Many Web forums have separate places for newbie questions. This system has also one. Even the most basic newbie questions are wellcome in "Electronics Basics".

Hackers and many other people using Internet forums believe that solving problems should be a public, transparent process during which a first try at an answer can and should be corrected if someone more knowledgeable notices that it is incomplete or incorrect

Think expertise as an abundant resource and time to respond as a scarce one. The less of a time commitment you implicitly ask for, the more likely you are to get an answer from someone really good and really busy.

Be courteous. Use “Please” and “Thanks for your attention” or “Thanks for your consideration”. Make it clear that you appreciate the time people spend helping you for free. Politeness does increase your chances of getting a useful answer.

Don't post homework questions. Many readers are good at spotting homework questions; most of us have done them ourselves. Those questions are for you to work out, so that you will learn from the experience. It is OK to ask for hints, but not for entire solutions.

It is a very good idea to send a note after the problem has been solved to the discussion group. Let the people that helped you to know how it came out and thank them again for their help. Last message on the discussion thread from the original poster telling that problem has been solved and what from maybe many ideas worked is a good note for anyone reading this discussion later. The new reader, who might have similar problems as you, later will see from your answer which one of the given ideas (there could be many mentioned in the answers) solved the problem. Message telling that problem is solved will tell other people that the problem has been solved and there is no more point in spending time in writing more answers to this specific question. Your followup doesn't have to be long and involved; a simple like "it was a failed resistor R2 that caused the problem" is enough. A short and sweet summary is the best. Besides being courteous and informative, this sort of followup will help others searching the archive of the forum to know exactly which solution helped you and thus may also help them.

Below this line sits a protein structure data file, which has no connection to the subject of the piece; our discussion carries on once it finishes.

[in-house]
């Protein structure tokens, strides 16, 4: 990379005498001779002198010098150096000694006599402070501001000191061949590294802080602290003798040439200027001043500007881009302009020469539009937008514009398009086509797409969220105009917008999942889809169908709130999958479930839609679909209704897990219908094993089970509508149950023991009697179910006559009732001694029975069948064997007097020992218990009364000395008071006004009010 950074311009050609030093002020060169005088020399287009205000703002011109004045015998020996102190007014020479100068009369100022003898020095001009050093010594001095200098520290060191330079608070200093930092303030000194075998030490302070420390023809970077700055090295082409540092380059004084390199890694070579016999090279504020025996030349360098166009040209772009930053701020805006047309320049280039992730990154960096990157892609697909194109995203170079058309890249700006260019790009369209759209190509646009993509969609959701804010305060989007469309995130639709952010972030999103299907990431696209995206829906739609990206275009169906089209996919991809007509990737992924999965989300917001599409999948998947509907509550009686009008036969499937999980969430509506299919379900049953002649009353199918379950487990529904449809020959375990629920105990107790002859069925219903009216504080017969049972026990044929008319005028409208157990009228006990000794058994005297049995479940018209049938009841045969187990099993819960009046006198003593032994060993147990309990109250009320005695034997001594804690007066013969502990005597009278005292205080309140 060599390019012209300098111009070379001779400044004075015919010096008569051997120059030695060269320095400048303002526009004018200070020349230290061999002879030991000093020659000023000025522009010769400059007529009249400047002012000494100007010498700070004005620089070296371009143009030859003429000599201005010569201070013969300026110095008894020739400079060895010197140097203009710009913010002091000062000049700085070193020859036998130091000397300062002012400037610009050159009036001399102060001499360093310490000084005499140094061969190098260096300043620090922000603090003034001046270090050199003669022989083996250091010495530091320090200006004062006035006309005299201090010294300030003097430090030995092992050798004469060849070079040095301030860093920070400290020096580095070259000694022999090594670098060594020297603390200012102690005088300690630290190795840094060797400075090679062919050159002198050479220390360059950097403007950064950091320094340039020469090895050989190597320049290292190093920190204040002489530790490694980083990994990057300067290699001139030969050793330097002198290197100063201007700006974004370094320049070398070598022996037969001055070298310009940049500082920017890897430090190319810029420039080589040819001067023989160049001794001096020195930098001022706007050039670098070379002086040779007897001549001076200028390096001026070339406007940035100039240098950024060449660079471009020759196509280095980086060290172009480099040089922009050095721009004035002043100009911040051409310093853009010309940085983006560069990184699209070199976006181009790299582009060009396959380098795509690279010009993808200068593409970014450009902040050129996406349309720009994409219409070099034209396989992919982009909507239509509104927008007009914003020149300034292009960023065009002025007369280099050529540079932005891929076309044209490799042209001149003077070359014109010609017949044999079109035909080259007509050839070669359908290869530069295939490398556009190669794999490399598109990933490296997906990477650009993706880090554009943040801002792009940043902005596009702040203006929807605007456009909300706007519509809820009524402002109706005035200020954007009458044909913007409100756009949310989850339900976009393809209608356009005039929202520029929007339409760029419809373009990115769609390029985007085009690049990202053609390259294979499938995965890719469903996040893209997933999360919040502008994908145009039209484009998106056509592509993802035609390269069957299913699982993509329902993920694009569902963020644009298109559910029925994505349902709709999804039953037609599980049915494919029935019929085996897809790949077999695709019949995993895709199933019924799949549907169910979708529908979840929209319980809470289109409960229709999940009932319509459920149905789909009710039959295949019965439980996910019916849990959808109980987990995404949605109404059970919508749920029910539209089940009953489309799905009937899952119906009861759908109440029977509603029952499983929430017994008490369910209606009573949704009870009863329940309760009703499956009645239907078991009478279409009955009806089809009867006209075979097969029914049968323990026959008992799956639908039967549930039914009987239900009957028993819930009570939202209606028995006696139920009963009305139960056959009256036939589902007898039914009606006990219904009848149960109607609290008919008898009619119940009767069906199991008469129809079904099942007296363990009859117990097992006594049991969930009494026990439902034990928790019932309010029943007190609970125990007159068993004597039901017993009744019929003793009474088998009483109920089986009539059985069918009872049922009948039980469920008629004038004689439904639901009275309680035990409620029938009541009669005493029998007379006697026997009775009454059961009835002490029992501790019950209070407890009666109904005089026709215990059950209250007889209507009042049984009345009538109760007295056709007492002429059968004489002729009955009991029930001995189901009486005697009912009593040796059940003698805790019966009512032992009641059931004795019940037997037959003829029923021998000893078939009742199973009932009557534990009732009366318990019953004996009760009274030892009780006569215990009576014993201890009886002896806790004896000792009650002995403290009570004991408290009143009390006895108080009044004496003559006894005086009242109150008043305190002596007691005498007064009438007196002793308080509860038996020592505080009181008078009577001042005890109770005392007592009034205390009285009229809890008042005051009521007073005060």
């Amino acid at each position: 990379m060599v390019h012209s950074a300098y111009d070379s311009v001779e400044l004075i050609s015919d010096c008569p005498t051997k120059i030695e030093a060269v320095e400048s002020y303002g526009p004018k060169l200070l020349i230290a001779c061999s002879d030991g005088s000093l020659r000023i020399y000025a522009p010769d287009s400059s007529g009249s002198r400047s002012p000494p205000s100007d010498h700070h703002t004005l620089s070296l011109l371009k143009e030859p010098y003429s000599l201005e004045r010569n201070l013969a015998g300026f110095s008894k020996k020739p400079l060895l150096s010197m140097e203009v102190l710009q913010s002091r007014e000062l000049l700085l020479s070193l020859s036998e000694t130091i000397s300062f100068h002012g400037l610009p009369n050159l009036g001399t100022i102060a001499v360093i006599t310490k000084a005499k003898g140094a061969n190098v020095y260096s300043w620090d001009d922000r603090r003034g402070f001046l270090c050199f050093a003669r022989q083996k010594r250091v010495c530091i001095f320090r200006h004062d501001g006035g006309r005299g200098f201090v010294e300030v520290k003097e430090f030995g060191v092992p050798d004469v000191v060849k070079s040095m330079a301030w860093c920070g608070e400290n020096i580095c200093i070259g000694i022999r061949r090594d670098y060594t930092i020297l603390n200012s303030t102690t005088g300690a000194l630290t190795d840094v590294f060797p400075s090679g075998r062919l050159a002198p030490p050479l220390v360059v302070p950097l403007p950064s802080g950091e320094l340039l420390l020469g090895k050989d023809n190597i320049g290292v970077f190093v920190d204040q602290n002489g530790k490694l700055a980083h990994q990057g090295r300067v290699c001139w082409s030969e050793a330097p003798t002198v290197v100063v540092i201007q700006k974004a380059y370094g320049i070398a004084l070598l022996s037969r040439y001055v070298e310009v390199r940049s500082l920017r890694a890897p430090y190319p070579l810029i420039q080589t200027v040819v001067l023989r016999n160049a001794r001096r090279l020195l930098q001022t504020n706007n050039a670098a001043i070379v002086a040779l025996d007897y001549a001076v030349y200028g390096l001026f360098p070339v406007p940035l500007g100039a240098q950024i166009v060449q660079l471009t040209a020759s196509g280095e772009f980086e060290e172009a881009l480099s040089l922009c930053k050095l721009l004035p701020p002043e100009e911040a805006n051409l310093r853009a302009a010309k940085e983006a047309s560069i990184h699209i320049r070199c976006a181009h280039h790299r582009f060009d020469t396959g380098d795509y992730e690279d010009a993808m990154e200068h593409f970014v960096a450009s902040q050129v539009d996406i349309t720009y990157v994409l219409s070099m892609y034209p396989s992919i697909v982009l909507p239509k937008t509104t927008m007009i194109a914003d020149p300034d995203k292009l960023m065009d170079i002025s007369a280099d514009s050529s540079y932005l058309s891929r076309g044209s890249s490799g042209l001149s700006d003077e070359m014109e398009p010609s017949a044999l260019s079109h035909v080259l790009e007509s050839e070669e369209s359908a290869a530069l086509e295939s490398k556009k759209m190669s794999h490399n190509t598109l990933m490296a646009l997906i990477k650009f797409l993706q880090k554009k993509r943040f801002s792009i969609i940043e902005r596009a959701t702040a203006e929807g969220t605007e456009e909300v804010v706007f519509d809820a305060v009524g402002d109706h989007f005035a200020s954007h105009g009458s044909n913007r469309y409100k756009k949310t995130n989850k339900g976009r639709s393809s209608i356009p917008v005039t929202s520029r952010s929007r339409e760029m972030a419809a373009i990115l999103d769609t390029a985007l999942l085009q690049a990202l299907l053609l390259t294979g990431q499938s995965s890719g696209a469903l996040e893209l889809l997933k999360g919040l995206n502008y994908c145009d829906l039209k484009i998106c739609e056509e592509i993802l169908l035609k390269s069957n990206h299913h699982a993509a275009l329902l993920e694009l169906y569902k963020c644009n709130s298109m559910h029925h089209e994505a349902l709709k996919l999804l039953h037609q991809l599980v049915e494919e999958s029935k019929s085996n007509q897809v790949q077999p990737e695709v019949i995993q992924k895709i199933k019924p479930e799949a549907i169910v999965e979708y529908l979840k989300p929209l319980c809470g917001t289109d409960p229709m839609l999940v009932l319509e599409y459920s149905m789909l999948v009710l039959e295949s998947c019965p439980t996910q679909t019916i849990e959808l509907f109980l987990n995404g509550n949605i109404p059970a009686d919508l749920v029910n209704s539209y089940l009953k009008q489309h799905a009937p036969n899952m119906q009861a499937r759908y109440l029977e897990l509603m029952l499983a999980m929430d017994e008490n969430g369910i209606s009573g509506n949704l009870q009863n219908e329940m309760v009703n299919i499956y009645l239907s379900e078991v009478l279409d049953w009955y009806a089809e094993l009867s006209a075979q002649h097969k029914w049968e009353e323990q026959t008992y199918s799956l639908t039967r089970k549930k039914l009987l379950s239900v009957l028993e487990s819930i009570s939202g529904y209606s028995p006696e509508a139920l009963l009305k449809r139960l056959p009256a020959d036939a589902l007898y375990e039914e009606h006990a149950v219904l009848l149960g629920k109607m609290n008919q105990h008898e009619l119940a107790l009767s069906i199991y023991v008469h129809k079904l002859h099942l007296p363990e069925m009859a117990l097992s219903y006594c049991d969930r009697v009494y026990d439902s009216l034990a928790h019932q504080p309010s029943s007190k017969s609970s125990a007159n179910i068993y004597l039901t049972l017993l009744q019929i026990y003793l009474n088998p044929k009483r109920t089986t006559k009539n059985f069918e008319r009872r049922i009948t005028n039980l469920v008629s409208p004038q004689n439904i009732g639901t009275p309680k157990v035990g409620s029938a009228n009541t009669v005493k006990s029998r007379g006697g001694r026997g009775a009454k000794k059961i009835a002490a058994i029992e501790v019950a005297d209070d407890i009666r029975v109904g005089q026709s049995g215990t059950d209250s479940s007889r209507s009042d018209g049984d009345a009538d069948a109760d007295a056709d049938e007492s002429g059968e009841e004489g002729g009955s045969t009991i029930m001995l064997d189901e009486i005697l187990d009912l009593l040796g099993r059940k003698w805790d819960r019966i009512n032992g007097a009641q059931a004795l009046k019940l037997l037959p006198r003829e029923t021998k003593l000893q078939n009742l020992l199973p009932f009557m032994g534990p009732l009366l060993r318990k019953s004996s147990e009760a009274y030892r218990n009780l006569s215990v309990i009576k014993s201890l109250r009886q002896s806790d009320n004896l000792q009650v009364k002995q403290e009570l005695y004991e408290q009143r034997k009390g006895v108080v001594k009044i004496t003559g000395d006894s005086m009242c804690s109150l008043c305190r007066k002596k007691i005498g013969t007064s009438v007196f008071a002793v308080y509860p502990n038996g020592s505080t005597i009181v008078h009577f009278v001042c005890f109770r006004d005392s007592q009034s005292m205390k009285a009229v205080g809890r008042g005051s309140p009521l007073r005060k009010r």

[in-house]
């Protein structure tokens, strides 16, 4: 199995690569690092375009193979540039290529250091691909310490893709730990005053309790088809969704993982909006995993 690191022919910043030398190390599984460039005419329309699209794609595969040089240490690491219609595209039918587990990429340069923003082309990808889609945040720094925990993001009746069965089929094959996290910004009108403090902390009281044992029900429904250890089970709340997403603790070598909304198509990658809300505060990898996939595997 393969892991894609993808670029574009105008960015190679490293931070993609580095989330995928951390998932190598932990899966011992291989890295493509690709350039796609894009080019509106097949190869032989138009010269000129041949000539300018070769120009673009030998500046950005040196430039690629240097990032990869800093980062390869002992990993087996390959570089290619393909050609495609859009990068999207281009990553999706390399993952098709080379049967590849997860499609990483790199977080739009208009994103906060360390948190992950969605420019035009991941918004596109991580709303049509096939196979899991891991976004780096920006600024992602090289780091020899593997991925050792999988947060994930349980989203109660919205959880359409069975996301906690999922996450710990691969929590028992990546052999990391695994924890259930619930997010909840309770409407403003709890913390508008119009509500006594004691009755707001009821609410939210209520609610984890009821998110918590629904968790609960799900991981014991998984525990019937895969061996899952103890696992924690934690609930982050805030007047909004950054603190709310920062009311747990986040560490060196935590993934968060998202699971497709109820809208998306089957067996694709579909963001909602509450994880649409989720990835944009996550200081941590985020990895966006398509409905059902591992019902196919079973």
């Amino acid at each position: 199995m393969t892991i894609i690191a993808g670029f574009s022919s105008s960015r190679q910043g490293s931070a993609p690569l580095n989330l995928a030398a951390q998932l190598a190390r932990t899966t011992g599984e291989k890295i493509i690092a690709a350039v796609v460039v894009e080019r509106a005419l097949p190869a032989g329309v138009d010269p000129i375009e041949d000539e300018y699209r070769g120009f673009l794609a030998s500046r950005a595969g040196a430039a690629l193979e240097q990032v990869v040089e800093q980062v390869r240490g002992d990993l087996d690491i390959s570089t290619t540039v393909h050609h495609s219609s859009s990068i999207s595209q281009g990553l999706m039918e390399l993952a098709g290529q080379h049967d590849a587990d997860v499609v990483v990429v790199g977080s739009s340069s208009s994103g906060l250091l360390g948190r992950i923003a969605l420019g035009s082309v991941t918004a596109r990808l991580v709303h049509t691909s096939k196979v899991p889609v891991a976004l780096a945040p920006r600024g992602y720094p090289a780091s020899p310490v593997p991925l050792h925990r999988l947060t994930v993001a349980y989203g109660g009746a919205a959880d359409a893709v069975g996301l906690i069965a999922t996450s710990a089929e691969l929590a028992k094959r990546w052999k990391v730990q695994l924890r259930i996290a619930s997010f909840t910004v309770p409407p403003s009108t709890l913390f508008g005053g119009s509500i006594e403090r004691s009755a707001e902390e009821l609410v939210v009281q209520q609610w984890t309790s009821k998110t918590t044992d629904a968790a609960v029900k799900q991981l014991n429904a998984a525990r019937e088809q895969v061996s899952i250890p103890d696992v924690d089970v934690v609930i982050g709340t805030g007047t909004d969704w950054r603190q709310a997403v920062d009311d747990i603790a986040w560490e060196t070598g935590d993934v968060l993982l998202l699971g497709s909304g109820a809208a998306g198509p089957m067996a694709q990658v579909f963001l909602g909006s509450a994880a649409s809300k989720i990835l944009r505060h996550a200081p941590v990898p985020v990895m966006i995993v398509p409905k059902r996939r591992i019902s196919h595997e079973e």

If you don't understand the answer, use the same tools that you used to try and answer your original question to understand the answer. If this does not help, then ask for clafication with a well formed question.

If you can't get an answer, please don't take it personally that we don't feel we can help you. Sometimes the members of the asked group may simply not know the answer. And sometimes the experts who know the answers are unable to answer at this very specific time (they are tto bysy at their work, their personal life, they are away from Interner in vacation). No response is not the same as being ignored.

There are also plenty of commercial companies you can contract with for help. You can't expect that consulting and support will always come for free.

More reading:

How To Ask Questions The Smart Way ... #easyreply